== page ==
SLIP AND FALL
"Slip and fall" is a term for personal injury cases which arise when injury is caused when a person slips and falls as a result of a dangerous or hazardous condition on someone else's property. Inside a building, dangerous conditions such as torn carpeting, abrupt changes in flooring, poor lighting, narrow stairs, or a wet floor can cause you to slip and hurt yourself. Outside a building, you may slip and fall because of rain, ice, snow or a hidden hazard, such as a gap or hard to see pothole in the ground. Slip and fall accidents can occur on commercial, residential or public property. Regardless of where they happen, all property or building owners have a certain level of responsibility (duty of care) to make sure an environment is safe.
Slip and fall accidents are the most common type of "premises liability" cases, which center on the question of a property owner's duty to care for the property. Injury by fire or other accidents resulting from defects in the conditions of buildings also fall under this category.
Slip and fall cases are governed under negligence law. To win a premises liability claim, an injured victim has to prove either that the defendant created the hazard that led to the accident or that the defendant knew or should have known about the danger and had it removed or repaired. This can often be difficult to prove, since proving when a given hazard first appeared can be challenging.
Example: If you slip and fall on a banana in a grocery store, absent some evidence of when the banana first fell onto the floor, it may be difficult to prove that the store "knew or should have known" about the dangerous condition. If the banana fell onto the floor ten seconds before you arrived, then the store most likely could not have known about it. Since Plaintiff’s have the burden of proof, proving when the hazard first appeared and that the store should have known about the hazard presents problems in certain cases.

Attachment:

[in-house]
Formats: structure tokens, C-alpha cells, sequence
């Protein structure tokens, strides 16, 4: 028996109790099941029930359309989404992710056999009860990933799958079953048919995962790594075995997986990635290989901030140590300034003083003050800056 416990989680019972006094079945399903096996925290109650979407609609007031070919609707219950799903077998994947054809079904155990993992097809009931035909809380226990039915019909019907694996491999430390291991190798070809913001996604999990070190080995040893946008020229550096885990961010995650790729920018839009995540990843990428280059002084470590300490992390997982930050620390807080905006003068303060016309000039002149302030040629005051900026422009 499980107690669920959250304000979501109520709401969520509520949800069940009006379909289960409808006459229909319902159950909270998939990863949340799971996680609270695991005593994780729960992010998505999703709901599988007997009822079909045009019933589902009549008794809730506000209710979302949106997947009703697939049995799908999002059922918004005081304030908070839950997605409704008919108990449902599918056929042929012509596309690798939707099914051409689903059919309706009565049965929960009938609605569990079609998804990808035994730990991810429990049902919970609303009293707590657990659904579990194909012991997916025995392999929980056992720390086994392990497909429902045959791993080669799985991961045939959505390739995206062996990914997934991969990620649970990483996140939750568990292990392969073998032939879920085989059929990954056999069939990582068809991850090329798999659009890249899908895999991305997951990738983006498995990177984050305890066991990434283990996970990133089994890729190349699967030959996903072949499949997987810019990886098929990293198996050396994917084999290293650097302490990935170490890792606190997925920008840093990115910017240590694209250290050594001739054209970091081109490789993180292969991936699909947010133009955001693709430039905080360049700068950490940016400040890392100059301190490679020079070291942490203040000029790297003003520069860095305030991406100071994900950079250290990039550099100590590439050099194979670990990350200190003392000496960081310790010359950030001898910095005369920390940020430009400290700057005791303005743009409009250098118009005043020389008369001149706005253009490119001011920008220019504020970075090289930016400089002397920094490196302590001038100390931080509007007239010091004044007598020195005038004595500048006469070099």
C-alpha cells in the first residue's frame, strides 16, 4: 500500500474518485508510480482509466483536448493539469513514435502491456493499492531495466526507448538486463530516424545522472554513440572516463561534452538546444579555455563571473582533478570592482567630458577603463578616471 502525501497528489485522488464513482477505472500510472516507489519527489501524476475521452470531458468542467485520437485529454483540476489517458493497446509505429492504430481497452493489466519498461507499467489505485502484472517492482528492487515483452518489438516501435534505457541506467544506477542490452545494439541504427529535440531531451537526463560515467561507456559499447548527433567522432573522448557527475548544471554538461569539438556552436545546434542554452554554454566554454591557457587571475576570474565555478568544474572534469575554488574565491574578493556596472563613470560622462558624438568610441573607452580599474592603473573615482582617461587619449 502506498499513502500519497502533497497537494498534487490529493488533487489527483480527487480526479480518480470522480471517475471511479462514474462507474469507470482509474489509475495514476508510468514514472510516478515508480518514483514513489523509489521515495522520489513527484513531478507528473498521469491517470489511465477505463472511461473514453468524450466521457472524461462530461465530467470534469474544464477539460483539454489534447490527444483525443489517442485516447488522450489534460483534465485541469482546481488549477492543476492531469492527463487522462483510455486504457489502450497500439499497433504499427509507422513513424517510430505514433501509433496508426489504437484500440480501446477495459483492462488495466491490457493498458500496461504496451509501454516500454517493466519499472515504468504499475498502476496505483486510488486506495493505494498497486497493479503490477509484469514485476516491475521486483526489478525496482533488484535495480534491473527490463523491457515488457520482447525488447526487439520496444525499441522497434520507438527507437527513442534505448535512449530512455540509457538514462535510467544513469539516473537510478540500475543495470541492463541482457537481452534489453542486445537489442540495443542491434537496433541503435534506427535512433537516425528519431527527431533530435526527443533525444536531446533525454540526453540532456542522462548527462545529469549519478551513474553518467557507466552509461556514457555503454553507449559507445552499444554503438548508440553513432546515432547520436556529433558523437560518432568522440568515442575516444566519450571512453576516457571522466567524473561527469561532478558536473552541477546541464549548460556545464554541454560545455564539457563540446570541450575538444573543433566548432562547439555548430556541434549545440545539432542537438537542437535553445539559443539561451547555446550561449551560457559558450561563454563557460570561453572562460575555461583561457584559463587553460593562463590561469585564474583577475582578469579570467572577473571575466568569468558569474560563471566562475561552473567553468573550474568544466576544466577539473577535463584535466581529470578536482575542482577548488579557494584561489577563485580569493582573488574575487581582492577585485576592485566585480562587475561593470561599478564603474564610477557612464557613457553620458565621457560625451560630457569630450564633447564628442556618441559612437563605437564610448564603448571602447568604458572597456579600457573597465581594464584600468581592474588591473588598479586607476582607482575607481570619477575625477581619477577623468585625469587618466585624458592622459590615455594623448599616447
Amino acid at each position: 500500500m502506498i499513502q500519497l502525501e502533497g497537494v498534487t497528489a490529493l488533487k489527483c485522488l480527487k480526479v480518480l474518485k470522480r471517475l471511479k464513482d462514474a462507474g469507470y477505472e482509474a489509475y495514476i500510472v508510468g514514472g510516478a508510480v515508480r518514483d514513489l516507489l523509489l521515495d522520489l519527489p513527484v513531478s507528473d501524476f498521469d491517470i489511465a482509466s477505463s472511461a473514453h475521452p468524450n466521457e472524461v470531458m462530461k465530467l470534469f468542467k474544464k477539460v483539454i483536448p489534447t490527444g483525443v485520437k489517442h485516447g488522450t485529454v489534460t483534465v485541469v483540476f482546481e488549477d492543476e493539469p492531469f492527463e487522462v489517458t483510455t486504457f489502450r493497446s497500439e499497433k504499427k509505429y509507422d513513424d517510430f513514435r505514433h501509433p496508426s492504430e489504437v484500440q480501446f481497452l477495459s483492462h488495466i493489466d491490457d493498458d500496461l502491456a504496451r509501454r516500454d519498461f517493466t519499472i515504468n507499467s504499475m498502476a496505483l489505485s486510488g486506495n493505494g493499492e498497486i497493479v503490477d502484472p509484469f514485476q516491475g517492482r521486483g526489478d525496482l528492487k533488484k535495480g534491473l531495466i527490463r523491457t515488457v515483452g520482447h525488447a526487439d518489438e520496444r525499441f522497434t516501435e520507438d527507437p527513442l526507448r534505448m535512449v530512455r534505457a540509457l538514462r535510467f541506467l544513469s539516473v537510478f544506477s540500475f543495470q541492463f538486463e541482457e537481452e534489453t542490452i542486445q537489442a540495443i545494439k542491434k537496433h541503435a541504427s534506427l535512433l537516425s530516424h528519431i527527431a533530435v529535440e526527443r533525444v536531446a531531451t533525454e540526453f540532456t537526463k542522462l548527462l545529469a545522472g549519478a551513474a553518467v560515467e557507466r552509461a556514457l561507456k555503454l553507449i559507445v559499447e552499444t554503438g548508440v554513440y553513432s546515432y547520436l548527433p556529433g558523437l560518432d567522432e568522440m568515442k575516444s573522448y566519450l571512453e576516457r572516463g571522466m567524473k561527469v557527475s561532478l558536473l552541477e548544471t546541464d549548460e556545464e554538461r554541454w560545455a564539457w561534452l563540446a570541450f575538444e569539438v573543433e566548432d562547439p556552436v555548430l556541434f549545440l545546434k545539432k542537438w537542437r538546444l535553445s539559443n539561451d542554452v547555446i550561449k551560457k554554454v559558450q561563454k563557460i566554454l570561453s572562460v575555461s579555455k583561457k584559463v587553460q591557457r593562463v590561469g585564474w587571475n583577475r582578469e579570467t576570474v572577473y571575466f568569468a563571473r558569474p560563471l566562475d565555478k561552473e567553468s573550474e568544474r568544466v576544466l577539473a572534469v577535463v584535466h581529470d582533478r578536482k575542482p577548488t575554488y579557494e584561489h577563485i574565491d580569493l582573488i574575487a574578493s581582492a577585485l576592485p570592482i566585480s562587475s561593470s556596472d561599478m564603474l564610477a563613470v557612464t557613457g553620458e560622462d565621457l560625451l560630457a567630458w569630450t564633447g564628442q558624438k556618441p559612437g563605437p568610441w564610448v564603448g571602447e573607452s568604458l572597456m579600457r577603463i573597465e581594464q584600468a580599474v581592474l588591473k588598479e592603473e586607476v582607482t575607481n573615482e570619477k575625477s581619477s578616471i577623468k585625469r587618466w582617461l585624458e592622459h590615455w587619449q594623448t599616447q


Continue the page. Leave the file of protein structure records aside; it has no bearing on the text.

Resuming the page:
Structural damages to a building, often due to age or wear and tear, can be a significant cause of injury. Uneven steps, parking lot potholes, cracked sidewalks, broken tiles, or torn carpeting can create dangerous situations for visitors to a building. As noted earlier, to prove negligence, we will have to prove that the property owner knew or should have known about the problem and failed to repair it.
Occasionally, negligence can be proven by violation of a statute. Building owners must ensure that the building's structure is in compliance with applicable building codes. For example, handrails and other similar structures typically must be installed at a certain general height. If you fall on a stairway that lacked appropriate handrails, and the lack thereof caused your injuries, you may have a valid claim against the building owner for violating building codes.
Weather-related slip and fall accidents are difficult cases for injured plaintiffs. Landowners are generally expected to take reasonable steps to reduce hazards created by adverse weather. This can include, but is not limited to, shoveling snow, salting or sanding icy and slippery spots, and installing anti-slip devices on outdoor steps. As with other cases, if the landowner has no reasonable opportunity to correct the problem, as where a flash flood has created a hazard, the landowner will not held liable for injuries caused by the hazard.
In slip and fall cases, as with all other negligence claims, comparative negligence applies. 23 Okl. St § § 13. As a guest on someone else’s property, you are expected to exercise reasonable judgment and caution.
Example: You fall while walking down the stairs at a hotel, sustaining serious injuries. A jury finds that the property owner had been warned about the trouble spot weeks ago and failed to correct it, however, the jury also finds that you were reading the newspaper while you walked down the stairs and your inattention contributed to causing the accident. If the jury finds you 50 percent at fault and the defendant 50 percent at fault, the defendant would have to pay you only one half of the total damages found to be incurred by you.
WHAT TO DO IF YOU SLIP AND FALL
Inspect the area where you fell, and try to determine what caused you to fall.